Charlene Allen, Common Justice

Session: Trial and Error: Lessons in Healing and Systems Advocacy from the Movement to End Domestic Violence / 1:35 – 2:40

Charlene Allen, Esq., leads Common Justice’s Learning Collaborative for young men of color who have been harmed by violence. Charlene has worked with survivors of crime and trauma for more than twenty years as an attorney, advocate, and educator. She led one of the first statewide domestic violence coalitions as lobbyist/organizer for Jane Doe, Inc., before taking the position of executive director at the Boston Area Rape Crisis Center. As an attorney, she taught and provided clinical supervision at Northeastern University’s Domestic Violence Law Clinic. Serving as legal director of Emerge, Inc., she led education groups for abusive men. Prior to joining Common Justice, Charlene worked for the Criminal Justice Initiative for more than a decade, helping to identify and fund community-based organizations that address exploitation, abuse, and racial bias within the criminal justice system.

Willard Beale, CASES

Session: Healing Through Service / 2:55 – 4:00

Wilard Beale is a social engineer, navigating community and individual needs.  He has over eight years of experience working with youth and young adults touched by the justice system.  He currently services as the Director of the Queens Justice Corps programs where he oversees the development of community benefits projects, internships and job placements.

Iris Bowen, Spencer Cox Center for Health at the Mount Sinai St. Luke’s Institute for Advanced Medicine

Session: Coming Home and Staying Home: Moving Beyond the Trauma of Solitary Confinement and Incarceration / 2:55 – 4:00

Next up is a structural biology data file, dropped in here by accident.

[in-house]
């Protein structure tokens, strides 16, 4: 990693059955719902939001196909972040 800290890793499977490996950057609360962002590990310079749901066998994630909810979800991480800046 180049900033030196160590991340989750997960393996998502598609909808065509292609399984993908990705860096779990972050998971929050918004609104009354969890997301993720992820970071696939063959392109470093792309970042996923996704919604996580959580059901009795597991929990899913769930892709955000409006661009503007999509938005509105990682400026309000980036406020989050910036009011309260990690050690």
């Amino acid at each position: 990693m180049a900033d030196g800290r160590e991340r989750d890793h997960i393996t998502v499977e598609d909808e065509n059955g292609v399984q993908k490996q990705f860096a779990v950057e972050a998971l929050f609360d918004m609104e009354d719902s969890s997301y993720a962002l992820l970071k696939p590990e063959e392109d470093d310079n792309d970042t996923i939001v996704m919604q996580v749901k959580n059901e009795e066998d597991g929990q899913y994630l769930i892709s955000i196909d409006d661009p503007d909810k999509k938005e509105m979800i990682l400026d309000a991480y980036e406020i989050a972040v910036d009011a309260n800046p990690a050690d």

Iris Bowen is a Program Coordinator for the Coming Home Program at the Spencer Cox Center for Health of the Mount Sinai St. Luke’s Institute for Advanced Medicine. Ms. Bowen conducts needs assessments and provides reentry services for formerly incarcerated people returning home from prison. Her services include care planning for individuals and co-facilitating substance abuse recovery groups. Ms. Bowen will graduate with her MSW in May, and as someone who prioritizes social justice, she plans to use her degree to advocate for those people that otherwise do not have a voice for themselves whether politically, socially or ethically.

Ramid Brown, Newark United Against Violence/CCI

Session: Growing Up and Growing Out: Providing Meaningful Assistance to Young People Exposed to Violence/ 11:15 – 12:20

The youngest of five children in a single-parent household, Ramid Brown was born and raised in Newark, NJ. He describes his childhood as typical of any kid growing up in poverty. At the age of 19, Ramid left home to pursue a music career and toured the world between 1994 and 1996; however, when he returned home, he joined a gang and in 2003 he was arrested for conspiracy to commit racketeering. The case was dismissed after going to court for a year. Ramid then decided to change his lifestyle, becoming more involved in his community and working to reduce violence. In 2004 he worked with rival gang leaders and elected city officials to call a cease fire agreement between the gangs, including 150 Bloods and 150 Crips. He then joined the Newark Anti Violence Coalition and rallied throughout the city protesting against violence. Ramid has traveled the country doing panel discussions on gang violence and intervention. He has also facilitated conflict resolution and gang prevention in numerous local high schools throughout Essex and Union County New Jersey. In 2013 Ramid was hired as an Outreach Worker for Newark Community Solutions as part of the Newark United Against Violence Initiative. He continues to work every day to build a better environment for young people in his community.

Latania Cobb, Newark United Against Violence/CCI

Session: Growing Up and Growing Out: Providing Meaningful Assistance to Young People Exposed to Violence/ 11:15 – 12:20